Conclusion and Recommendations
It is clear from the above analysis that Six Sigma is becoming very relevant in managing quality within organizations. Firms must be ready to embrace this approach of managing quality and efficiency as a way of increasing their competitiveness in the market. Motorola Inc. developed this tool in 1986, but it has become very popular in various fields. In the United Arab Emirates, this concept is still relatively new. The local Emirati firms should consider the following recommendations.
- Local firms should use Six Sigma Quality Management tool to improve efficiency of their operations.
- This tool should also be used when a firm is planning to streamline operations. It helps in identification of redundancy within the firm.
- Local firms should use Six Sigma to improve quality of the final product or service their deliver to customers. This will help in increasing customer satisfaction. This will create a pool of loyal customers to such firms.
- Human resource management should use Six Sigma in identifying employees whose inputs are least needed within the firm as at a given time. Such employees can be redeployed to other departments where they will be more useful.
Aruleswaran, Andrew. Changing with Lean Six Sigma. Selangor: LSS Academy, 2009. Print.
Bufman, Mark. The Lean Six Sigma Guide to Doing More with Less. Hoboken: John Wiley & Sons, 2010. Print.
Burton, Terence. Accelerating Lean Six Sigma Results: How to Achieve Improvement Excellence in the New Economy. Ft. Lauderdale: J. Ross Pub, 2011. Print.
Charantimath, Portia. Total Quality Management. New Delhi: Pearson Education, 2006. Print.
Cole, Brandon. Lean-six Sigma for the Public Sector: Leveraging Continuous Process Improvement to Build Better Governments. Milwaukee: ASQ Quality Press, 2011. Print.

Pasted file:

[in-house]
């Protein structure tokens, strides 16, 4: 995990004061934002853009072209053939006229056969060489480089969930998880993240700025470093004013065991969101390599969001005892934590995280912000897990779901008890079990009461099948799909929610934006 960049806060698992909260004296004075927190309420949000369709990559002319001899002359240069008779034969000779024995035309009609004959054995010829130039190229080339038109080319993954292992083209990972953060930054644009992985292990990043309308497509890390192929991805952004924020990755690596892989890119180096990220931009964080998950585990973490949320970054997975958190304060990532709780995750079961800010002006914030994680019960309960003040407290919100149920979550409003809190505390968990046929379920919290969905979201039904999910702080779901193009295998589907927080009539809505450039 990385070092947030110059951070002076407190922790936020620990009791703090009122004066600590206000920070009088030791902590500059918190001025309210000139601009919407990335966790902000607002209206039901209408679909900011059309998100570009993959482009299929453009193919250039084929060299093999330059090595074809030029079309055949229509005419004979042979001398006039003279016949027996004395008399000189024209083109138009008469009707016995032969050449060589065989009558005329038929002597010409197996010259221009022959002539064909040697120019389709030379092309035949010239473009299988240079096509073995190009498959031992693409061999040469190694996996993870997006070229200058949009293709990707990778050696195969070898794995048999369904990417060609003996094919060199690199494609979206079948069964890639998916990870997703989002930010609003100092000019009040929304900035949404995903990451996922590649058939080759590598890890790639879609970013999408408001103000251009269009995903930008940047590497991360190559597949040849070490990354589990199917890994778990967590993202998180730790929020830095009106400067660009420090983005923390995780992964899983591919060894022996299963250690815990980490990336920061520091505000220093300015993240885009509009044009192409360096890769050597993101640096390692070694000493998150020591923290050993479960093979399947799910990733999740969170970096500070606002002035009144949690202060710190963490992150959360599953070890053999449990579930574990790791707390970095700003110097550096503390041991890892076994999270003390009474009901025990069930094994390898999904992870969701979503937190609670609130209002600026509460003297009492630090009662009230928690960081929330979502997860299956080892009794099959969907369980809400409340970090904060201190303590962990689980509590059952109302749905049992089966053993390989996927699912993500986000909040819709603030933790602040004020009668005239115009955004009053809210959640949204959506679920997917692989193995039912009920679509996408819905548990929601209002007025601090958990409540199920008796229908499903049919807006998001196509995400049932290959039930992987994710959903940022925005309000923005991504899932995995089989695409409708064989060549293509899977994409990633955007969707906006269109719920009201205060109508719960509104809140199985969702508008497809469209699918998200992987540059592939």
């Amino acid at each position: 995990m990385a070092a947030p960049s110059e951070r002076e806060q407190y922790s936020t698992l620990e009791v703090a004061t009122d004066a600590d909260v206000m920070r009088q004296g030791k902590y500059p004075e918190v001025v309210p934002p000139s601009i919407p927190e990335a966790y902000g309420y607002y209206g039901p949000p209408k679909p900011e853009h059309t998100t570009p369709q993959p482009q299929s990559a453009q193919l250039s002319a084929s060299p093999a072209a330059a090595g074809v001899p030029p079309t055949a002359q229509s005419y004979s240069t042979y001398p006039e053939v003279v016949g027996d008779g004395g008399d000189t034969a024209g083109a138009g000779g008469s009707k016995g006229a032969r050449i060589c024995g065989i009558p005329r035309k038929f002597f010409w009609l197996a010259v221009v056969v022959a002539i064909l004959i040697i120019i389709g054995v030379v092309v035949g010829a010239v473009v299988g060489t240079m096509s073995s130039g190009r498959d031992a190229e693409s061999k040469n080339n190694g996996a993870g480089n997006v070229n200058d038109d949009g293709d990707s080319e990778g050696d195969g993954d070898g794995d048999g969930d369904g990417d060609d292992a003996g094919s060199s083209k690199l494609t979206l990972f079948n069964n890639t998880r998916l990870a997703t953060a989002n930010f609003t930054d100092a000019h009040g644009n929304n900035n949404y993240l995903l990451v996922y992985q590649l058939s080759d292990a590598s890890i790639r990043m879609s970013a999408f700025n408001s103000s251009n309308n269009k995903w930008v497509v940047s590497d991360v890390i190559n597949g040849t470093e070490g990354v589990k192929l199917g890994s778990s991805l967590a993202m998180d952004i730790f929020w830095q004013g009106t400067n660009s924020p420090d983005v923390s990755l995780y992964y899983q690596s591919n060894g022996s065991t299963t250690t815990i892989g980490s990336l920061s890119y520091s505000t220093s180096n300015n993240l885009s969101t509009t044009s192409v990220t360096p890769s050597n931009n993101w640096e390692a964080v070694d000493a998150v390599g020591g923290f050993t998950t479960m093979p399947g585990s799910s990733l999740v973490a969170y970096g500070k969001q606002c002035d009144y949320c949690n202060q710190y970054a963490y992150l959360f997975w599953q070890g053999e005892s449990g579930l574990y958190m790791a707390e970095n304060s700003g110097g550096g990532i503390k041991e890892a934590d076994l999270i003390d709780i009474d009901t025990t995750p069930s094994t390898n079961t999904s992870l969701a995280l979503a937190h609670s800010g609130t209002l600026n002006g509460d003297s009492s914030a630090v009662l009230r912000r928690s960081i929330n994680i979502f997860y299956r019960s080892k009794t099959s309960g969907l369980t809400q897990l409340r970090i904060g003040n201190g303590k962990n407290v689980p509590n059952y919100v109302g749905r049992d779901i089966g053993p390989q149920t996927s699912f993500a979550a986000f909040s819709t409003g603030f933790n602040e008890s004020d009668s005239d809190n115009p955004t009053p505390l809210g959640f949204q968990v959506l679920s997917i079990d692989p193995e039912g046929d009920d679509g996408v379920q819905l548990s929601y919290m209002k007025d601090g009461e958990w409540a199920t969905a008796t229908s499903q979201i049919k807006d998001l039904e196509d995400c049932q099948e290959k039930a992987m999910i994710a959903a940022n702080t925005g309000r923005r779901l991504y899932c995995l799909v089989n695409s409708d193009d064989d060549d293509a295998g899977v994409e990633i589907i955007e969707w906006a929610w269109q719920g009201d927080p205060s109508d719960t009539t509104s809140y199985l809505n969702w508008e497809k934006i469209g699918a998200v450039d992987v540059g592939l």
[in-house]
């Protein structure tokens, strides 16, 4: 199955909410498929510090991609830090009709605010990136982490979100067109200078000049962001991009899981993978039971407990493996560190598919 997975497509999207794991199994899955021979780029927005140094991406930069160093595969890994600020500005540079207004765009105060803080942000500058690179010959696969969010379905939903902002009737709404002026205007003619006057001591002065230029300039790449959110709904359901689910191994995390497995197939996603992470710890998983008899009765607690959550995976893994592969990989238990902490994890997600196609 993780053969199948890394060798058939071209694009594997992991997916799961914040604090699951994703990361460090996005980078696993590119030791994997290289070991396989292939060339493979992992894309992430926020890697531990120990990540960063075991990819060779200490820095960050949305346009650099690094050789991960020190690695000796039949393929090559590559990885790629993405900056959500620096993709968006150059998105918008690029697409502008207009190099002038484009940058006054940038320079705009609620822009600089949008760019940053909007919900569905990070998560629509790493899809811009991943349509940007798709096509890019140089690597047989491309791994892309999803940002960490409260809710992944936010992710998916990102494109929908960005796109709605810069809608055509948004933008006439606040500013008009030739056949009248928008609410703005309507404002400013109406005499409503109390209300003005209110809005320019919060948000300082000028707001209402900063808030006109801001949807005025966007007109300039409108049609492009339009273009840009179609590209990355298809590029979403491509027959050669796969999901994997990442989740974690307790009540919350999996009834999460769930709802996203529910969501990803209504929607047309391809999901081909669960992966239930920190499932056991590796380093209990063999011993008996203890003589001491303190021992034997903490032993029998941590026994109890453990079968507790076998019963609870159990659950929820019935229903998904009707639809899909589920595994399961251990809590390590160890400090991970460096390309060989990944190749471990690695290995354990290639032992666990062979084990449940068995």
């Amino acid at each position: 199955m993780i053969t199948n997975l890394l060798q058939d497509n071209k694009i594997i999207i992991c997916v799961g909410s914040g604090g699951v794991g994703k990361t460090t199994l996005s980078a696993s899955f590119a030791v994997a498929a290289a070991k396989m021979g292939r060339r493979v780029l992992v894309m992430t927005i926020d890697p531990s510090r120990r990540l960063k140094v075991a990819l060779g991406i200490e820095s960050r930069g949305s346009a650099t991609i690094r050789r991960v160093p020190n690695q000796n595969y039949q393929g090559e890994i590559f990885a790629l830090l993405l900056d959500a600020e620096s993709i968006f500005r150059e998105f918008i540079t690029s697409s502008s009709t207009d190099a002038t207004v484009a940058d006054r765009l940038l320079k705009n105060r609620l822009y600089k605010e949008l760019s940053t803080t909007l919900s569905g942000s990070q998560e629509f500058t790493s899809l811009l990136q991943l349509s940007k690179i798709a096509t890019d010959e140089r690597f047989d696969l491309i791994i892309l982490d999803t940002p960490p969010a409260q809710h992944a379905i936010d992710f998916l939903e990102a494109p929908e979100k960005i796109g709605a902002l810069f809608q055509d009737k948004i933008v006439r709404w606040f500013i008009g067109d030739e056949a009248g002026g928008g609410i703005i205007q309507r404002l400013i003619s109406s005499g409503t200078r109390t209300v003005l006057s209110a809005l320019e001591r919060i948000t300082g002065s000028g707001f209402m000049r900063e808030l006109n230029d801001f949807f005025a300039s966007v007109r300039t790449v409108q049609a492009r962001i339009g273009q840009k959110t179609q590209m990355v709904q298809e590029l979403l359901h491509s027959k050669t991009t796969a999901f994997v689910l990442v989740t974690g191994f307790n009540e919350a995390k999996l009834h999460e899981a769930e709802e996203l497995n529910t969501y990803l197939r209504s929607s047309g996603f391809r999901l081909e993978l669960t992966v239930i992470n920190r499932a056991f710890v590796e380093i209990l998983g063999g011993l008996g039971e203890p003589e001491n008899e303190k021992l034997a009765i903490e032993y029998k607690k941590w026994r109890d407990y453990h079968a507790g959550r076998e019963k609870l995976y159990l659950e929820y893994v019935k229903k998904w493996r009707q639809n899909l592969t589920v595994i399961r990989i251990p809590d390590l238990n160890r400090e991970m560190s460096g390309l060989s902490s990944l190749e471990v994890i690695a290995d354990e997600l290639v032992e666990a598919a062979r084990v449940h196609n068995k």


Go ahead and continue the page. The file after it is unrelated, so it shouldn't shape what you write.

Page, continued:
Eckes, George. Six Sigma for Everyone. Hoboken, NJ: John Wiley & Sons, 2003. Print.
George, Michael. Lean Six Sigma: Combining Six Sigma Quality with Lean Speed. New York: McGraw-Hill, 2002. Print.
Harry, Mikel. Practitioner’s Guide to Statistics and Lean Six Sigma for Process Improvements. Hoboken: John Wiley & Sons, 2011. Print.
Larson, Alan. Demystifying Six Sigma: A Company-Wide Approach to Continuous Improvement. New York: AMACOM, 2003. Print.
Morfaw, John. Total Quality Management (TQM): A Model for the Sustainability of Projects and Programs in Africa. Lanham: University Press of America, 2009. Print.
Morgan, John. Lean Six Sigma for Dummies. Hoboken: John Wiley & Sons, 2012. Print.
Mukherjee, Paul. Total Quality Management. New Delhi: Prentice-Hall of India, 2006. Print.
Munro, Roderick A. Six Sigma for the Office: A Pocket Guide. Milwaukee: ASQ Quality Press, 2002. Print.
Sarkar, Debashis. Lessons in Six Sigma: 72 Must-Know Truths for Managers. New Delhi: Response Books, 2004. Print.
Schonberger, Richard. Best Practices in Lean Six Sigma Process Improvement: A Deeper Look. Hoboken: John Wiley & Sons, 2008. Print.
Snee, Ronald. Leading Six Sigma: A Step-by-Step Guide Based on Experience with Ge and Other Six Sigma Companies. Upper Saddle River: Prentice Hall, 2003. Print.
Stamatis, Daniel. Six Sigma Fundamentals: A Complete Guide to the System, Methods and Tools. New York: Productivity Press, 2004. Print.
Tang, Loon. Six Sigma: Advanced Tools for Black Belts and Master Black Belts. Chichester: Wiley, 2006. Print.
Taylor, Gerald. Lean Six Sigma Service Excellence: A Guide to Green Belt Certification and Bottom Line Improvement. Ft. Lauderdale: J. Ross Publishers, 2009. Print.
Tennant, Geoffrey. Six Sigma: SPC and TQM in Manufacturing and Services. Aldershot: Gower, 2001. Print.